3. Jon “I simply do not know where the money is” Corzine

    So imagine you’re the CEO of a major financial derivatives broker. You embezzle more than $1.2 billion of your customer’s accounts, lie to your shareholders about the company’s capital and liquidity, and then, after your company files for bankruptcy, stand before the U.S. Justice Department’s investigating committee and say, “I simply do not know where the money is, or why the accounts have not been reconciled to date.” What’s your name? No, it’s not “brass balls;” it’s Jon Corzine! Amazingly, Corzine, the former head of MF Global, has yet to be charged for aforementioned crimes, will probably walk away from any prosecution, and is no doubt kicking back and relaxing in his mansion in New Jersey as you read this.

  4. Bernie “Like a telecom cowboy” Ebbers

    At least a few of these jokers are actually behind bars. Former CEO of Worldcom Bernie Ebbers, a good old boy known for dressing in denim jeans and cowboy boots, is currently serving a 25-year sentence after being found guilty in 2005 of fraud and conspiracy, which resulted in a $100 billion loss to investors. Ebbers was part of a larger culture of greed that rocked the financial world (and the world of many a hapless employee and investor) back in the 1990s. He holds the dubious honor of being named by Time magazine as the 10th most corrupt CEO of all time. Yee haw!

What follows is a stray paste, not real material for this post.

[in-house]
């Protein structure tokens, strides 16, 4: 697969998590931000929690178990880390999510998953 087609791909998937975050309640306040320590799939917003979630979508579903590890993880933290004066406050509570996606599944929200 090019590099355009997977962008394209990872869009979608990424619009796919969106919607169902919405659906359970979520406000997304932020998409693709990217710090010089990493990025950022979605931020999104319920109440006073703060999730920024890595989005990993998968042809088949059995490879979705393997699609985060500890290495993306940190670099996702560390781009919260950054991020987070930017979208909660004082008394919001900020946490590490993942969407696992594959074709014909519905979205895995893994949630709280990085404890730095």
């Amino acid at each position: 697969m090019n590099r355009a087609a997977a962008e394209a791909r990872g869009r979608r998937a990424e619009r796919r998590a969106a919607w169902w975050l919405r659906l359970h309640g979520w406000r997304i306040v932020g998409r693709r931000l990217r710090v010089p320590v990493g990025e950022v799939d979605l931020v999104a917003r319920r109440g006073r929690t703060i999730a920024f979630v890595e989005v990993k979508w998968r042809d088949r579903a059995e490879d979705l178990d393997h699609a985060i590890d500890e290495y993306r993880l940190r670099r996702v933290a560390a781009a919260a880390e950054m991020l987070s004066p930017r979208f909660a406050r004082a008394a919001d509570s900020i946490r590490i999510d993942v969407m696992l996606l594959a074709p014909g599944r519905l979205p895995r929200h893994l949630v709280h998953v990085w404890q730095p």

5. Ken “Kenny boy” Lay

    Enron. That word will forever be associated with complex accounting tricks, an almost religious reverence of dollar bills and strippers, and worthless 401k retirement accounts. Former Enron CEO Ken Lay, known as “Kenny boy” to former president George W. Bush, died suddenly and mysteriously after being convicted of fraud and conspiracy. He was cremated, leading many to consider the conspiracy theory that says he’s alive, and living in Texas with the Bush family. Lay’s fellow Enron CEO Jeffery “I am not an accountant” Skilling is currently pumping iron in a low-security prison, while his defense team continues to try and get his convictions overturned.

  6. Steve “If the shoe fits” Madden